Death Of Salesman And Willy Loman

Willy Loman, the troubled father and husband in Arthur Miller's "Death of a

Salesman," can be classified as a tragic hero, as defined by Aristotle in
his works, "Poetics." In Aristotle's text, a tragic hero was defined
as one who falls from grace into a state of extreme unhappiness. Willy, as we
are introduced to him, becomes increasingly miserable as he progresses from a
dedicated, loving father, though not without flaws, into a suicidal, delusional
man. The definition of a tragic hero, as stated in "Poetics," also
describes a person who is influential and is of significance to others. Though,
in actuality, Willy Loman may not possess these characteristics, he perceives
himself as having them as he cares for himself, his children and his wife. A
final distinction noted by Aristotle was that a tragic hero is not a bad person
deserving of his impending misfortune, but instead, has made a series of
mistakes leading to his downfall. We can see that Willy does not purposely
create this harmful situation for himself, he is only ignorant that certain
actions of his are wrong, which contribute to his self-ruin. Willy Loman thusly
personifies the attributes of a tragic hero as proposed by Aristotle. Willy,
with a house, a car, a job, two sons whom he adores, and a supportive, caring
wife, seems to have everything that any man could ever want. He manages,
however, to alienate himself from these things that he loves near the end of the
play as he slips into a self-induced state of altered reality. Willy, being
"...lonely...terribly lonely" (1850) has an affair with a woman during
his marriage to Linda. Even though she is not aware of this, or makes no mention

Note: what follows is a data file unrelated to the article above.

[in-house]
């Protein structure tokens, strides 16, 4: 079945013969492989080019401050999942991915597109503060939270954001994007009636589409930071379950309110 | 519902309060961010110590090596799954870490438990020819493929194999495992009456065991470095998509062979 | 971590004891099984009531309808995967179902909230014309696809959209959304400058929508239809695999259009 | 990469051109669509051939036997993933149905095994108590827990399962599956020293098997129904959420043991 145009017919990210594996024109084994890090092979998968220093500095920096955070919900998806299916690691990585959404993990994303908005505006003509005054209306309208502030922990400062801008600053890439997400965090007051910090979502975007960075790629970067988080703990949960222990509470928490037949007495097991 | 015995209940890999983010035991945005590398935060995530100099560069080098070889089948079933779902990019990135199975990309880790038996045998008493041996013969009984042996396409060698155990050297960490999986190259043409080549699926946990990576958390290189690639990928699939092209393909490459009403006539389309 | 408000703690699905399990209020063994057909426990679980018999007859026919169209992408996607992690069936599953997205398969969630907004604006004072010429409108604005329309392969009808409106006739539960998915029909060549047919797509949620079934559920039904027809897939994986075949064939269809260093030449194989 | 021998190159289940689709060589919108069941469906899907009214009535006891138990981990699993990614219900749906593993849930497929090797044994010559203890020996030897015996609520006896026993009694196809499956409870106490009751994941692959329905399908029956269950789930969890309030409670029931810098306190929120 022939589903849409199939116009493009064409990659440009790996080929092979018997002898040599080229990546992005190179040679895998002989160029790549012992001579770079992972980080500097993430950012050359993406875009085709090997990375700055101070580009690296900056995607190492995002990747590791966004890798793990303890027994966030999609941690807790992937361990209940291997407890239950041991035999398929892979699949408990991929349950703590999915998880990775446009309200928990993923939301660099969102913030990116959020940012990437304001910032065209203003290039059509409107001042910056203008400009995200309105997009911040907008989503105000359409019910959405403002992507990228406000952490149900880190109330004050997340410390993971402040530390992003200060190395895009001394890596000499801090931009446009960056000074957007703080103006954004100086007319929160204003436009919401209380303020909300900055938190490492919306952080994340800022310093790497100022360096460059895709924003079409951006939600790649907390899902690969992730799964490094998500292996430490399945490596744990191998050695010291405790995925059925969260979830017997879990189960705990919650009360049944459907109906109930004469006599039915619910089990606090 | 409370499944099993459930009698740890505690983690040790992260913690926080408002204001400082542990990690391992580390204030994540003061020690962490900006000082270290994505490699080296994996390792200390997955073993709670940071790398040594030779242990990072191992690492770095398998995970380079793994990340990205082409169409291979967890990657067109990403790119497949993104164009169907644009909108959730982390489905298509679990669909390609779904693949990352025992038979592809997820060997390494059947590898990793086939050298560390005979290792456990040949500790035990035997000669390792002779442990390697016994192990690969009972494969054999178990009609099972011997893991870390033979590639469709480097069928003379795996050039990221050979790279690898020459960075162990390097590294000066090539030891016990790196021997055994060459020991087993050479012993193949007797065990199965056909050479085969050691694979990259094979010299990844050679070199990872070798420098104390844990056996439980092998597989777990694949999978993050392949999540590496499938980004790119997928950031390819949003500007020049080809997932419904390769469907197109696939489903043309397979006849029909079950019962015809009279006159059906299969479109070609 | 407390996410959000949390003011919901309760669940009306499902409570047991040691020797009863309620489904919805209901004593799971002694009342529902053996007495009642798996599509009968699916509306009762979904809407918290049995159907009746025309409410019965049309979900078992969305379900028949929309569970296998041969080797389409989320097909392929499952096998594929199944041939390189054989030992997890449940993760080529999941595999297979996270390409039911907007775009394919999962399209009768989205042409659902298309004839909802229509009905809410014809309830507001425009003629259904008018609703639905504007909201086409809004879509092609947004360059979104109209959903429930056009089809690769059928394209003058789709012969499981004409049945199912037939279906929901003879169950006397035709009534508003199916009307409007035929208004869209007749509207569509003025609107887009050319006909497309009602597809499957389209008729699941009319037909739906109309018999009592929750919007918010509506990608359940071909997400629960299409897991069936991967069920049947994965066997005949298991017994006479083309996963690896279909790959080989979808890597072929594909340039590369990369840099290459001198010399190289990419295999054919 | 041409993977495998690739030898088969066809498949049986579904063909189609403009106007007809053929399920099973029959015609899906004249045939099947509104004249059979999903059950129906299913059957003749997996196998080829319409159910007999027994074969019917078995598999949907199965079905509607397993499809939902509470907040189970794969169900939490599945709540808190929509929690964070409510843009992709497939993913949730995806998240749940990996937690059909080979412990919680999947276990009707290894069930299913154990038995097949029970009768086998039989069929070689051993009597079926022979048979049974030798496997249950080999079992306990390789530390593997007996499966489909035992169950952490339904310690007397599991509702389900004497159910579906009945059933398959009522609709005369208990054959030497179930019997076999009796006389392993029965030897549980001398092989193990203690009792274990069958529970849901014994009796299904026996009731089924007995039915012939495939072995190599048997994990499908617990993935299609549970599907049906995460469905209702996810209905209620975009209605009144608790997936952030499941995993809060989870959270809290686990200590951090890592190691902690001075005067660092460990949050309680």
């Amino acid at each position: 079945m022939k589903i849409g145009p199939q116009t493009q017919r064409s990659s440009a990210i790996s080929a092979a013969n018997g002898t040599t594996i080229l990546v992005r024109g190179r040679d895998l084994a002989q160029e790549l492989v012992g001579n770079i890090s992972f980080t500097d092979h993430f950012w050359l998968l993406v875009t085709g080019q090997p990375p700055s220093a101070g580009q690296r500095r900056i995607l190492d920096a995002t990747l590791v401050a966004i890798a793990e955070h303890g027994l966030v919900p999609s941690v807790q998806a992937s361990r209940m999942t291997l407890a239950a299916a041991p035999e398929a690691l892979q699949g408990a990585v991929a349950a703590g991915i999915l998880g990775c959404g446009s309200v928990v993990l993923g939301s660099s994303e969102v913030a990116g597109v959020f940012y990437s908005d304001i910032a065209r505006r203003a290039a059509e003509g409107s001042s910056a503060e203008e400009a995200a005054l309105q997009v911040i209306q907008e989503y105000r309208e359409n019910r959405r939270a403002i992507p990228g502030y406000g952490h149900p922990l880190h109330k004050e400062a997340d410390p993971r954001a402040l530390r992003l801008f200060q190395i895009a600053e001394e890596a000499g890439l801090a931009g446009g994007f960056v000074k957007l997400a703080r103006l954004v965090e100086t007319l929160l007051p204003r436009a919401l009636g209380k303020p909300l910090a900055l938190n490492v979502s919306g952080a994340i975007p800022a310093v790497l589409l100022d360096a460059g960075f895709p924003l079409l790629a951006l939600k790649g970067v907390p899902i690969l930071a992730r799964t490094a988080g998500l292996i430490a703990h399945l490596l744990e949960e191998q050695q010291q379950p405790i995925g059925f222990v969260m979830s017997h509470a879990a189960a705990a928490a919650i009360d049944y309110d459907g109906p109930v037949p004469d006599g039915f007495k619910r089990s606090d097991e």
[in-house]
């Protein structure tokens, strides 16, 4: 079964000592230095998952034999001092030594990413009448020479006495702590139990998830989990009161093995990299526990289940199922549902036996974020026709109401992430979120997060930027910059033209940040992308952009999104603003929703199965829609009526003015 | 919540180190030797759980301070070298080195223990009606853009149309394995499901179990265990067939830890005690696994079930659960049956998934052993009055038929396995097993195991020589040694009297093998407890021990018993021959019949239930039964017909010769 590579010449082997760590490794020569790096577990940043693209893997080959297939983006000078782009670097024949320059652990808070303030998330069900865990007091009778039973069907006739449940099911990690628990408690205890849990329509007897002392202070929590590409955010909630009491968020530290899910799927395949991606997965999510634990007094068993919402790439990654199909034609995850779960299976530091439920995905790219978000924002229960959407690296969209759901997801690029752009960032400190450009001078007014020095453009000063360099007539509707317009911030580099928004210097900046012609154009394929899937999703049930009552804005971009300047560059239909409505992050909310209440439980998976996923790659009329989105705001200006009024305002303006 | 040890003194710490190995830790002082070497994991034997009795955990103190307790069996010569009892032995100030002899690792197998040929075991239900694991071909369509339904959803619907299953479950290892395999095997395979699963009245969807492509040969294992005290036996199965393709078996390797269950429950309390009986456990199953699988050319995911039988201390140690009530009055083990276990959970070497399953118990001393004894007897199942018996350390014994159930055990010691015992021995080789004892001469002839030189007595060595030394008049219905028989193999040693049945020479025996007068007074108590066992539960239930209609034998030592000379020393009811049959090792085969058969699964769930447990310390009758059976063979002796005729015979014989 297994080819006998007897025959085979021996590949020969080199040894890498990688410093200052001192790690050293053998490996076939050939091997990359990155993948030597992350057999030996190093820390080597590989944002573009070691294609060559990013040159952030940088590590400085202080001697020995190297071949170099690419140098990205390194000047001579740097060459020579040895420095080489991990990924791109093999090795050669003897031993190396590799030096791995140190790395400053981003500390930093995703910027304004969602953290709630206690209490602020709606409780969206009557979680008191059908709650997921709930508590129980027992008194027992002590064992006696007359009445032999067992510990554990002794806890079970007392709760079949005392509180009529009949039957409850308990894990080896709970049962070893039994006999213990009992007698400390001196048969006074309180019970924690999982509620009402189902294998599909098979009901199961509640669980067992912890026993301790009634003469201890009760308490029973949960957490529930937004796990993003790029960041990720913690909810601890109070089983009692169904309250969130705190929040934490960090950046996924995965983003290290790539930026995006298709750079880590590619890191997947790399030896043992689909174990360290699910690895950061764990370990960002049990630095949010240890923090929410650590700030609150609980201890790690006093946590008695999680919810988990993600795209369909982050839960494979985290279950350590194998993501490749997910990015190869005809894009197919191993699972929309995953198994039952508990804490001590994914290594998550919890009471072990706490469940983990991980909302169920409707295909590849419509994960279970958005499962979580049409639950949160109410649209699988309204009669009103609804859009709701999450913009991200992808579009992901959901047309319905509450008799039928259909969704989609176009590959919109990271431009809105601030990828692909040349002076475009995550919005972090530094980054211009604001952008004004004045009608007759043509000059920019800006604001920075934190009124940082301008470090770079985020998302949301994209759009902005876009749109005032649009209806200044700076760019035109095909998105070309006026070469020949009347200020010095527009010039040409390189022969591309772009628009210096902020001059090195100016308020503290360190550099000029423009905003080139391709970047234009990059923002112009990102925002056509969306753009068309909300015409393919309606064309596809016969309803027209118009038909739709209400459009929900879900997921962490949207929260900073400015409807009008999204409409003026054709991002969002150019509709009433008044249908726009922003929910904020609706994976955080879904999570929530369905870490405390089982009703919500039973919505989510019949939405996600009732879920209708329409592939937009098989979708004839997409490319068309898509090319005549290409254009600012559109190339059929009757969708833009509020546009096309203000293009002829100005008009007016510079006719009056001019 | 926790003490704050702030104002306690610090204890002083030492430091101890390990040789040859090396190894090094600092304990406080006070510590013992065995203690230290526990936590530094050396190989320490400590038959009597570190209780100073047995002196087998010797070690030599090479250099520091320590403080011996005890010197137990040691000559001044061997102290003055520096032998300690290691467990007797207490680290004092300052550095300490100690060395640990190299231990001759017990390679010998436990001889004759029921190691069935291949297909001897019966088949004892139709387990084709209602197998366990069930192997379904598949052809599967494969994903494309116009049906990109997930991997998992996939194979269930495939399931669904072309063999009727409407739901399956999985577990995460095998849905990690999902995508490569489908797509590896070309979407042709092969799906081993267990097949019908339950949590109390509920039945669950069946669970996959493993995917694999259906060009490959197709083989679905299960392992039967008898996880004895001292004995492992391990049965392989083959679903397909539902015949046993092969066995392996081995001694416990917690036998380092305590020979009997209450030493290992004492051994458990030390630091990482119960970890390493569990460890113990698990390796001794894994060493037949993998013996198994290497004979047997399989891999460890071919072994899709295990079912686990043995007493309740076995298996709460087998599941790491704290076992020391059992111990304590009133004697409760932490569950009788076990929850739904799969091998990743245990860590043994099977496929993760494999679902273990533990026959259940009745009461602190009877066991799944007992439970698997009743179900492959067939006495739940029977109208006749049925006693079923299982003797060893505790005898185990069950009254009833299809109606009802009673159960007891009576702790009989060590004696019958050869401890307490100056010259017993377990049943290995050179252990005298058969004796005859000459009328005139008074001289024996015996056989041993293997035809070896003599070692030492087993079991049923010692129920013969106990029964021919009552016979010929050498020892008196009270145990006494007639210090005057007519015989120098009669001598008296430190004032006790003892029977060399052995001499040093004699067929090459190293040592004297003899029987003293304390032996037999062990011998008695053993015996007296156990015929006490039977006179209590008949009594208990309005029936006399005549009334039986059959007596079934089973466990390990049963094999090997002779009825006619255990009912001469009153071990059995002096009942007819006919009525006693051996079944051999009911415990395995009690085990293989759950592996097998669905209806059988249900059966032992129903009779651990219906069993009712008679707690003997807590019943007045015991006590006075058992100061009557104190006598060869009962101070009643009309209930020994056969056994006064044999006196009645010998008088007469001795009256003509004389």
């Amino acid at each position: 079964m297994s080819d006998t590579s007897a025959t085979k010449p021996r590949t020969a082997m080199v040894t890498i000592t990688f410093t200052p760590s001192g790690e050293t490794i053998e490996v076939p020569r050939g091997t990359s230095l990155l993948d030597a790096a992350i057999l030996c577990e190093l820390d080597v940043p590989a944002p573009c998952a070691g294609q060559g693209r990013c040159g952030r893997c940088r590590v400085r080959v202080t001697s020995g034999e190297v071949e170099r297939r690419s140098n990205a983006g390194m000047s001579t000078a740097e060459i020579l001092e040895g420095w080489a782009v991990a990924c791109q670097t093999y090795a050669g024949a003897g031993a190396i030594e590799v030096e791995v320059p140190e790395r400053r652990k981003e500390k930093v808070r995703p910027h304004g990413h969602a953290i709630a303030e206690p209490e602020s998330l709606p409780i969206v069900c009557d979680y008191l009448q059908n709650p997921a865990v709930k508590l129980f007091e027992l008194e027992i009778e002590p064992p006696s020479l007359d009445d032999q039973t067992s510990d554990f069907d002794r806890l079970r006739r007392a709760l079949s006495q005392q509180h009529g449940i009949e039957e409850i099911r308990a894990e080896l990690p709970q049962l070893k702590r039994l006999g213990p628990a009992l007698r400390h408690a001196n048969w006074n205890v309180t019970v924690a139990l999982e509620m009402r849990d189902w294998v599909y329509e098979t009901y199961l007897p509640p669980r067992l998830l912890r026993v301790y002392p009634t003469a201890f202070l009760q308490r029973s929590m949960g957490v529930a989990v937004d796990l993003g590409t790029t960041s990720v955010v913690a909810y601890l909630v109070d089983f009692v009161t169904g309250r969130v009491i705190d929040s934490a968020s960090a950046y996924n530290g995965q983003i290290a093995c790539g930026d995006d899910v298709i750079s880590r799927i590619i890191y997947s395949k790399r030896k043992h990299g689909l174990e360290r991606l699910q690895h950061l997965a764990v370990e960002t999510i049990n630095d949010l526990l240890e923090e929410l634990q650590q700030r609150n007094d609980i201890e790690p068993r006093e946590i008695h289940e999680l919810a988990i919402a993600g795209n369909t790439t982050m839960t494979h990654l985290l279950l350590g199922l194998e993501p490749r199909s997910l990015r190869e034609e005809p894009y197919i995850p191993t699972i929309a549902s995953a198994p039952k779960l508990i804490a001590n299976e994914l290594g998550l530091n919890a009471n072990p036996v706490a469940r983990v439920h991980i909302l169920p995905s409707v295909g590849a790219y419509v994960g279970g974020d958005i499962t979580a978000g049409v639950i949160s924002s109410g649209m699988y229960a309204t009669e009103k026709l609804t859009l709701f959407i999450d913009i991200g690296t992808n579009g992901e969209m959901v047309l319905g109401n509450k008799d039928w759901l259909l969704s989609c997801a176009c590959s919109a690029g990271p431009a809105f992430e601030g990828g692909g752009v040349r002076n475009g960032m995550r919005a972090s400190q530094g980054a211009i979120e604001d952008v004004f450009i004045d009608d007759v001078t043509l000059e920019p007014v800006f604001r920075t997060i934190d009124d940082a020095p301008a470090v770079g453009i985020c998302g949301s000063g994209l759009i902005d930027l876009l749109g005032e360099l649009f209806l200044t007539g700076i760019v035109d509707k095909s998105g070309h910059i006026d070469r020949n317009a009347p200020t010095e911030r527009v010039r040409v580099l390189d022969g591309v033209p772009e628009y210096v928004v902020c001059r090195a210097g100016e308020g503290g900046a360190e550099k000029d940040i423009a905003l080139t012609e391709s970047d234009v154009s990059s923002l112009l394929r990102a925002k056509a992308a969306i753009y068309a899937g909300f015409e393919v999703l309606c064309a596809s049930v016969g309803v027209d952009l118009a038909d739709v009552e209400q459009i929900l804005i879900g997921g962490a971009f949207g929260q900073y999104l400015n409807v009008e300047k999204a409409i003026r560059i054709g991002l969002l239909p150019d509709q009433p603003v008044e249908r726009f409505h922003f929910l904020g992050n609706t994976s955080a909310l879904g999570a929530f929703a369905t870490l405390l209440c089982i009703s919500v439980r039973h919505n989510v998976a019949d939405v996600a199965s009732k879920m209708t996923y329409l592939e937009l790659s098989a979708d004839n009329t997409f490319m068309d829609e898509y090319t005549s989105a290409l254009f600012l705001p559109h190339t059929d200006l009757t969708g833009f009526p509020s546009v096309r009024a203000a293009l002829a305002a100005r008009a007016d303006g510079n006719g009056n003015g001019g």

of it, he is destroying his greatest source of support. Linda is the only one in
the Loman family who seems to never give up on Willy, be it that she does not
realize his shortcomings or chooses to ignore them, she remains faithful in
every sense to her husband. His relationship with Biff and Happy also becomes
strained throughout their lives. Because Biff was the older son and football
star he made his father proud, and Happy was left without the praise that he
needed and deserved, as he was always second best. Biff also was the one who
caught his father having an affair with the woman, causing friction between
himself and Willy. More importantly, Biff is extremely disturbed by his father's
later behavior, including talking to himself, imagining conversations with
various people and reacting to his memories of his children as though they were
happening at that particular moment. Willy's job also falls apart from the
beginning of the play towards the end. He had been making enough money to
support his family, but through his philandering and lackluster sales, he ends
up losing his job, eventually. Willy and his family live in a house, which for
an unknown number of years still has a mortgage to be paid off and so, until his
death, the family was not even secure in their own home once Willy was fired
from his job as salesman. Finally, the family car, a symbol of pride within the

Loman household, was destroyed when Willy committed suicide. This was the last
example of Willy's destruction of all that was once important to him. Willy

Loman, in this regard, follows Aristotle's suggestion that the tragic hero has
"...a change of fortune... from prosperity to misfortune...." (1303)

Willy Loman sees himself as being extremely important to his family. He has
definite financial obligations that go along with his family life as he pays the
bills around the house. He has also had the responsibility of raising his sons
to be upstanding men, either in his own image or just in terms of society's
expectations. Bringing up Biff and Happy was an important task for him, which he
obviously took pride in, as he encouraged them in their athletic abilities and
schooling, such as it was. Willy has also had to take care of his wife by
providing for her and taking care of her. Always trying to be an example for
others, he recognizes these obligations and treats them with respect. From
outside their home, in a view other than what we, as readers, are given, the

Loman's may have been considered to be a very successful household, with the
accomplishments of all the males in the family being observed, appreciated, and
revered. Willy is primarily a good person. He has made several mistakes in his
life that had drastic